Lots of Thanksgiving sides and salads have grapes or raisins.  Both can cause severe and sometimes fatal kidney failure in dogs. It's hard to believe, but important to know, that such innocent snacks for humans can be so toxic to our pets.

Chocolate

chocolate for dogs

Most people know about the danger of Chocolate for dogs. Chocolate is extremely toxic, the darker the more harmful.  However, the smell of chocolate is extremely tempting to pups, so be sure to keep your dessert in a place that they can't reach.

The best way to make sure that everyone enjoys their holiday, is to plan ahead with food that is safe and delicious dishes for your pup. If your dog does have anything that makes them sick, be sure to see a veterinarian as quickly as possible.  Acting quickly can be a life saver in these situations.  

EXPERT ADVICE 

We reached out to Michelle Dulake, DVM, FERA PET CEO Veterinarian Fera Pet Organics for some expert advice and here is what he had to say. 

Keep food out of reach 

Thanksgiving feasts can be filled with all different types of food, but most should be kept away from dogs and cats. Turkey skin and fatty foods can cause pancreatitis. Raisins/grapes/onions/chocolate are poisonous to pets. Artificial sweetener xylitol commonly used in gum and sugar-free baked goods can be deadly if consumed by dogs or cats. Dough can cause gas and bloating. Bones and ties on the meat can cause damage to the intestines that could be life threatening. If there are any of these foods around, please make sure to put your furry friend in another room to avoid these dangerous foods.

Help your pet feel safe

With all the friends and family that enter your home during the holidays, it can be very stressful for a pet with new people and loud noises. If your pet is on the nervous side, it may be beneficial for them to be put in another room with white noise and some of their favorite toys and treats. You may also want to try calming supplements and consult your veterinarian regarding prescription medications for the severely anxious pets.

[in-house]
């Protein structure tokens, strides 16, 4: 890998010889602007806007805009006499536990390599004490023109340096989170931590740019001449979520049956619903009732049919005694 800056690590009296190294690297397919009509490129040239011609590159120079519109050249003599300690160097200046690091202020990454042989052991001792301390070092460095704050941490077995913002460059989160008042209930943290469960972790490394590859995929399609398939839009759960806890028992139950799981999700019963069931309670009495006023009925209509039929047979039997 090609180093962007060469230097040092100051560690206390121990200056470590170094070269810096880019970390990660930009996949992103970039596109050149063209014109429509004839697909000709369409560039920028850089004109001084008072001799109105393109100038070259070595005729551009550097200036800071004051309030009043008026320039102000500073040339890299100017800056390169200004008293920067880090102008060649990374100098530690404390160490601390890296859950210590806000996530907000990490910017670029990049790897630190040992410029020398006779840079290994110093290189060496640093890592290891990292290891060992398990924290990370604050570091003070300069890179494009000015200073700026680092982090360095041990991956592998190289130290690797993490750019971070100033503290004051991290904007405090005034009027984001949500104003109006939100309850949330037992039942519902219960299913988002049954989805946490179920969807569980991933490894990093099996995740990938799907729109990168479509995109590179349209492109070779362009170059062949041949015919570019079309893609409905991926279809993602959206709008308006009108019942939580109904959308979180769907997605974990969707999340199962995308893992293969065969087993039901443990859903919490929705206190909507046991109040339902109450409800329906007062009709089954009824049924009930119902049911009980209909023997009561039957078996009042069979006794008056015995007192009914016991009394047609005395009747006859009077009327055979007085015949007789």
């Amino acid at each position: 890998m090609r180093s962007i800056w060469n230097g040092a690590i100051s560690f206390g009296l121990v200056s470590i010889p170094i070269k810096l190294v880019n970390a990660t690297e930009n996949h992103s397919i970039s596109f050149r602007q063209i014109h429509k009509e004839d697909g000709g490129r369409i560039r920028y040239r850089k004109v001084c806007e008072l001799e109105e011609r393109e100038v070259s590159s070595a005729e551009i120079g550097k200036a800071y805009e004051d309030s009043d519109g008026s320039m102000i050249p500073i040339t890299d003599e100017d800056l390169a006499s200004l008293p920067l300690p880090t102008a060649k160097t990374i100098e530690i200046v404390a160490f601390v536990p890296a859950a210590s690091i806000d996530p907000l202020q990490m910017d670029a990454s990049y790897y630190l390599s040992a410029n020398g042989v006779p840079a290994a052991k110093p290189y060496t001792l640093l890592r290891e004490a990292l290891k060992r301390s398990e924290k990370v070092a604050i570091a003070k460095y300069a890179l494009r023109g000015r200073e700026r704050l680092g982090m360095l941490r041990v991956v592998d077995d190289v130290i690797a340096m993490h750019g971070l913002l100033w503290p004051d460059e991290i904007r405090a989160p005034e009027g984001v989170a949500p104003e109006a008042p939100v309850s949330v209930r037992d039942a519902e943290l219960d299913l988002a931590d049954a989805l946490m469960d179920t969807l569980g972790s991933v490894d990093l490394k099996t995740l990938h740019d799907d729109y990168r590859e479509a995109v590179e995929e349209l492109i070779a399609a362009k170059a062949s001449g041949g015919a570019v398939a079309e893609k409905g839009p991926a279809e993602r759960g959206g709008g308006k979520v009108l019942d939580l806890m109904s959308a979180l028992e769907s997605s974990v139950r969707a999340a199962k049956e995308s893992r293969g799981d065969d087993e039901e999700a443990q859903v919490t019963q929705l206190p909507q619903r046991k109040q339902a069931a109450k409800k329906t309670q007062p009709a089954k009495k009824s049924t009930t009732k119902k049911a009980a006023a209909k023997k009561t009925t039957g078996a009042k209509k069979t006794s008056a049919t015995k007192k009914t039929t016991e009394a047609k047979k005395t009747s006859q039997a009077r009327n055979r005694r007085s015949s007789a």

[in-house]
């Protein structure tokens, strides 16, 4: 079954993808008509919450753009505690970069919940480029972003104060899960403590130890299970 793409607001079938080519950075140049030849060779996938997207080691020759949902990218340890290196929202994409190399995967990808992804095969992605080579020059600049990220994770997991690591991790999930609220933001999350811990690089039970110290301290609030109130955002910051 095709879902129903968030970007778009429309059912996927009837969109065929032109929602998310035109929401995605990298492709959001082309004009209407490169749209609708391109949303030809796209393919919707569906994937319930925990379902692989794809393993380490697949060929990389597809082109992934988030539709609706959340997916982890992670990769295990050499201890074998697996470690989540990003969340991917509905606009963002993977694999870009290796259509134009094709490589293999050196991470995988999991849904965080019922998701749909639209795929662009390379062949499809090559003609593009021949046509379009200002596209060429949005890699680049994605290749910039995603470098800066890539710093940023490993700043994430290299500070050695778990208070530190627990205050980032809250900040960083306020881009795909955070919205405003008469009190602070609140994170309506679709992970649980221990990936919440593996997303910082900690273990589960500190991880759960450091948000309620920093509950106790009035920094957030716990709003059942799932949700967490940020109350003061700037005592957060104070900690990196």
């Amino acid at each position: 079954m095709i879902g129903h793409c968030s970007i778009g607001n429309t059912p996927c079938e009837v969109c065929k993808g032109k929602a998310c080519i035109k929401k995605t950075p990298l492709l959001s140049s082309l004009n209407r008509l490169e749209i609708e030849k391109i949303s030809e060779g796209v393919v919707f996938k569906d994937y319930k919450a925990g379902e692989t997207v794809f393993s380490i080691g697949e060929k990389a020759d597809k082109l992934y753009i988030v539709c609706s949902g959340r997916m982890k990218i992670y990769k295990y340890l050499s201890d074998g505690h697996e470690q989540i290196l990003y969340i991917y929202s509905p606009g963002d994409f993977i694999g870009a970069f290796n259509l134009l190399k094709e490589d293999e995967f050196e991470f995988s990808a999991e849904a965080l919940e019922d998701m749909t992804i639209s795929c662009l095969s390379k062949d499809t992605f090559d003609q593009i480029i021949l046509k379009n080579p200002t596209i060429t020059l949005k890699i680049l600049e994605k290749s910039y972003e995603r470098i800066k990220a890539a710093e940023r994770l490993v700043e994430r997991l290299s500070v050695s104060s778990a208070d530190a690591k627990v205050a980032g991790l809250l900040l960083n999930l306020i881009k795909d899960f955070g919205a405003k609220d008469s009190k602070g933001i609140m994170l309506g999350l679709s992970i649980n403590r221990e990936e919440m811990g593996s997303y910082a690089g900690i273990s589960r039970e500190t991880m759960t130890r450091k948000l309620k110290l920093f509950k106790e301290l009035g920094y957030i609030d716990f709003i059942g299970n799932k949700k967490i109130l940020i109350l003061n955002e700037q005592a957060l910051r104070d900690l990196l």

Make sure your pet has ID tags and microchip

Pets can easily run out of open doors and gates if you are hosting and letting people come in and out freely. Make sure your pet has proper ID tags with your current information and registered microchip. 

What to do if your pet is choking

  • Signs of choking: gagging, coughing, salivation, pawing at the mouth, gums/tongue turning blue (cyanosis), distress

  • You will need 2 people for this step. One person should restrain the pet and open their mouth wide, while the other tries to remove the object with their fingers. 

  • If you are not able to remove the object, you can try the heimlich maneuver

  • If you are still not able to remove the object, take your pet to the closest veterinary hospital, starting CPR at 120 chest compressions per minute if needed.

 What to do if your pet eats chocolate

  • For any toxin ingestion, I always recommend calling the ASPCA Animal Poison Control Center (APCC). It is your best resource for any animal poison-related emergency, 24 hours a day, 365 days a year. If you think your pet may have ingested a potentially poisonous substance, call (888) 426-4435. A consultation fee may apply.

  • Chocolate/ Coffee/ and Caffeine - These products all contain substances called methylxanthines, which are found in cacao seeds, the fruit of the plant used to make coffee, and in the nuts of an extract used in some sodas. When ingested by pets, methylxanthines can cause vomiting and diarrhea, panting, excessive thirst and urination, hyperactivity, abnormal heart rhythm, tremors, seizures and even death. Note that darker chocolate is more dangerous than milk chocolate. White chocolate has the lowest level of methylxanthines, while baking chocolate contains the highest. https://www.aspca.org/pet-care/animal-poison-control/people-foods-avoid-feeding-your-pets

  • Call APCC or your veterinarian and let them know the type of chocolate and how many oz was ingested. If you are unsure of the amount, your veterinarian may recommend bringing your pet in to initiate vomiting (emesis) to ensure all the chocolate is removed and administer activated charcoal to prevent absorption of theobromine into the body. They may also give IV or SQ fluids to help hydrate your furry friend and promote theobromine excretion.